Beanery Online Literary Magazine

June 24, 2009

The Execution of the Reincarnated Edgar Allen Poe





R. D. Carpenter


            “Father, you are the dignitary of the church responsible for the confessions of the condemned, are you not?  You come at such a late moment. I assume your late arrival to be a trepidation resulting from your callow experience with matters of such necrology.

            “Father, I can infer by your face—your sweet, innocent, and surprisingly young face—that my behavior confounds your senses, your genial innocence, your intellectual curiosity. Be not hesitant in your inquisitiveness, indulge your hunger and feast upon my depth. Allow me to evince my predicament for your extrapolation of the said enigma before you.     

“At first the beast existed only in the darkest recess of my mind—the cave of its dwelling—womb of its birth—foolishness of its—

Damn her with her groping fingers and blissful scorns. Be gone from my head you filthy dandelion, you product of licentious betrayals.

            “Pardon my digression of reprimand, Father, for in securing the beast’s confinement, vituperation must be swiftly obtrusive.

“As to where my efforts of explanation were truncated by her insistent harping, I shall proceed. The foolishness of the beast’s conceiving I had contained, and for many years her—

            “What’s that you ask, Father? … You ask me why the beast imprisoned within my head is female? This I cannot answer with elucidation. My time remaining will not even allow the slightest elaboration on the demon’s development. The choice was not of my luxury as to its gender. The spawn is female; this I know. Important now is that the lubricious bint is contained and—

            “Stop needling me you grotesque jackal of crossbreeds! Back into your cave, deranged harlot of a bastard!

            “Again, an obeisance I stretch forth to you and beg forgiveness for this most vulgar behavior. Immured within this prison cell and asphyxiated with the integument of cement of low height above my head torments me to the meridian of my patience.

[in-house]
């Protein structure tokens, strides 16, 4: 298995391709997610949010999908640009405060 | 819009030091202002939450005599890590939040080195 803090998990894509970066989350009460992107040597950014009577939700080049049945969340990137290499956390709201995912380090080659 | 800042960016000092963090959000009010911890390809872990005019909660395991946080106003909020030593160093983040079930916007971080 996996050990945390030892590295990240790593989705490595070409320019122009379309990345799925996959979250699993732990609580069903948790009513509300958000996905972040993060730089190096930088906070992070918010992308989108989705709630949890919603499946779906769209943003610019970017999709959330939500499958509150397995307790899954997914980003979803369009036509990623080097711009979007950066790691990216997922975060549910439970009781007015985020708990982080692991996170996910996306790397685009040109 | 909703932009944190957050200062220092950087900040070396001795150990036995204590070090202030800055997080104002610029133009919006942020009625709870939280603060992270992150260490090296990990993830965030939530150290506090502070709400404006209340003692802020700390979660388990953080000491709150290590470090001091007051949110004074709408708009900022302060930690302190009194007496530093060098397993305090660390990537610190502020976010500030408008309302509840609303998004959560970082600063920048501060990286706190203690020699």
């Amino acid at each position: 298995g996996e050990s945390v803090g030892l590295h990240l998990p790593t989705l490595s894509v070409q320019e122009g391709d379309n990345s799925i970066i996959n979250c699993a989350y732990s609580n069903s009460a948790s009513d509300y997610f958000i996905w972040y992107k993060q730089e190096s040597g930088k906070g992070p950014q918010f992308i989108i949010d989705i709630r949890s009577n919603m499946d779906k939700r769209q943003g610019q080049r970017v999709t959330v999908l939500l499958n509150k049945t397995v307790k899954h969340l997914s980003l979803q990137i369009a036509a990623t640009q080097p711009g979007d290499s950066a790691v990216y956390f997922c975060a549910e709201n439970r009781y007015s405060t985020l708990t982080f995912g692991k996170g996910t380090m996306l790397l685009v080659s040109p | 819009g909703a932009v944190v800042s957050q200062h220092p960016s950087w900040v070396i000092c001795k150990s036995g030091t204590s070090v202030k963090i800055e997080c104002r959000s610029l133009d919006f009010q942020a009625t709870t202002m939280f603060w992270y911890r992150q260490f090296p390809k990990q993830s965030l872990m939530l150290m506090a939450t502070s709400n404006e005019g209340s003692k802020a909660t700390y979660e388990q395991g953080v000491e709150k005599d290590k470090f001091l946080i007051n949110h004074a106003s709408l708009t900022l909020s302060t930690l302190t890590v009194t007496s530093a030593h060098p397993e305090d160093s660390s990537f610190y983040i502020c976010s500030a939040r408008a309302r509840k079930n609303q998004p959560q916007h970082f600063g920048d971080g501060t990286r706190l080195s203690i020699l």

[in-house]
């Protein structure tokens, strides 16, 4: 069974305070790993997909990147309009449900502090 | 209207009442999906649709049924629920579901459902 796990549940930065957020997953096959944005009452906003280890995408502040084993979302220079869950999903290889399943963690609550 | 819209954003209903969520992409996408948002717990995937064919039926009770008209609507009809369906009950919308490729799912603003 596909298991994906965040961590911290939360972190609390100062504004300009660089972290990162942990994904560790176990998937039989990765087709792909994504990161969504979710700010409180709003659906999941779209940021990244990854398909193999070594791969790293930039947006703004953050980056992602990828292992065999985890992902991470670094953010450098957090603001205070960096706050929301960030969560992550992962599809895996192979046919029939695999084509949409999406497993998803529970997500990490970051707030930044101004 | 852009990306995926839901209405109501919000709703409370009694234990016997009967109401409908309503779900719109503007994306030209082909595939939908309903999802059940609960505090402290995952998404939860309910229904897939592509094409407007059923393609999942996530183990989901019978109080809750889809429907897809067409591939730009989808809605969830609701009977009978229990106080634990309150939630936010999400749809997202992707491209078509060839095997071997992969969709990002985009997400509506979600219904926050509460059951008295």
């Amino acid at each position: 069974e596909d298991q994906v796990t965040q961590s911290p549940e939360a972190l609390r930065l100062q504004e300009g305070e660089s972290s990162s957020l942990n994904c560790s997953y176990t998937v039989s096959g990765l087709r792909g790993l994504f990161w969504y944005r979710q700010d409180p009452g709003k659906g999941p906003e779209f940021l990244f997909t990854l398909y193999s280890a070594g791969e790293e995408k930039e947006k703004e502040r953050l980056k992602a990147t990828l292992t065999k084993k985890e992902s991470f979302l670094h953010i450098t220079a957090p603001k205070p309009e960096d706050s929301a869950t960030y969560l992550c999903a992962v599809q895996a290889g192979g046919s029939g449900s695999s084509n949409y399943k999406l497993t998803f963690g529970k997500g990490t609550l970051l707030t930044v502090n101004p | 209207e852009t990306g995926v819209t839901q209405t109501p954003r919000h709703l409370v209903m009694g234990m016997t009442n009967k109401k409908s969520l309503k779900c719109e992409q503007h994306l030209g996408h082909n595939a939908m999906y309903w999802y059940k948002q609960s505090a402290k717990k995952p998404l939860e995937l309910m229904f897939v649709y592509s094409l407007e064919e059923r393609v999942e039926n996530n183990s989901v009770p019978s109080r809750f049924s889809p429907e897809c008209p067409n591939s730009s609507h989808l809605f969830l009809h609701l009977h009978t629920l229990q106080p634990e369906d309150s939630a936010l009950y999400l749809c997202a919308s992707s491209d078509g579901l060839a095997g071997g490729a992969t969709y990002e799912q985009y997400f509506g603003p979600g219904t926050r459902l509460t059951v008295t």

“Father, this cell door, which stifles my participation in humanity and which now separates us bodily as we speak, seems to obfuscate my vision, for I perceive a grin, a grin gesticulated with only the tips of your mouth. Incongruent to your grin are your eyes, which I perceive as cold and obsidian as they expose my face for your contemplation. Perhaps this small and only window which breaths only the slightest amount of light into my constrained residence participates in your beguiling countenance.

“As you well know, confusion of mind was the judgment of the courts that extricated all emancipation of my physical form. In contradiction to the court’s predicted rehabilitation of my cerebral disease, I must expound, with earnestness, that my incarceration has only loosened the ligatures of the she-devil that is shackled in my mind, allowing her more freedom to provoke my thoughts and gain strength. But of course, my explanation of this increasingly maniacal transformation of my mind, I understand, is not novel in your ears. Informed was I that, as to my position of imprisonment, an affinity coalesced with your soul and that you expostulated to your superiors that you need try to be my savior and—

            ”An interesting question indeed, Father—interesting indeed. Forgive my befuddlement, for I am certain you have studied my file with a discerning punctiliousness. I knowing this for I was born with a precocious mind of sagaciousness, and I have decided you to be an astute erudite and that the answer you seek already rests within you.

            “Father, you grin once more—another discomfiture that time will not allow me to contemplate. This most curious question and your sardonic grin are most discomforting for a man in my position, only minutes have I left in this life. And your eyes—so dark and placid, like pools of wet ash. Forgive my keen observations, Father, but you appear sallow and hungry. Have you not eaten? Do you fast in protest of my execution? I pray a refection after my death will discard the pallor of your complexion and sate it back to a swarthy healthfulness.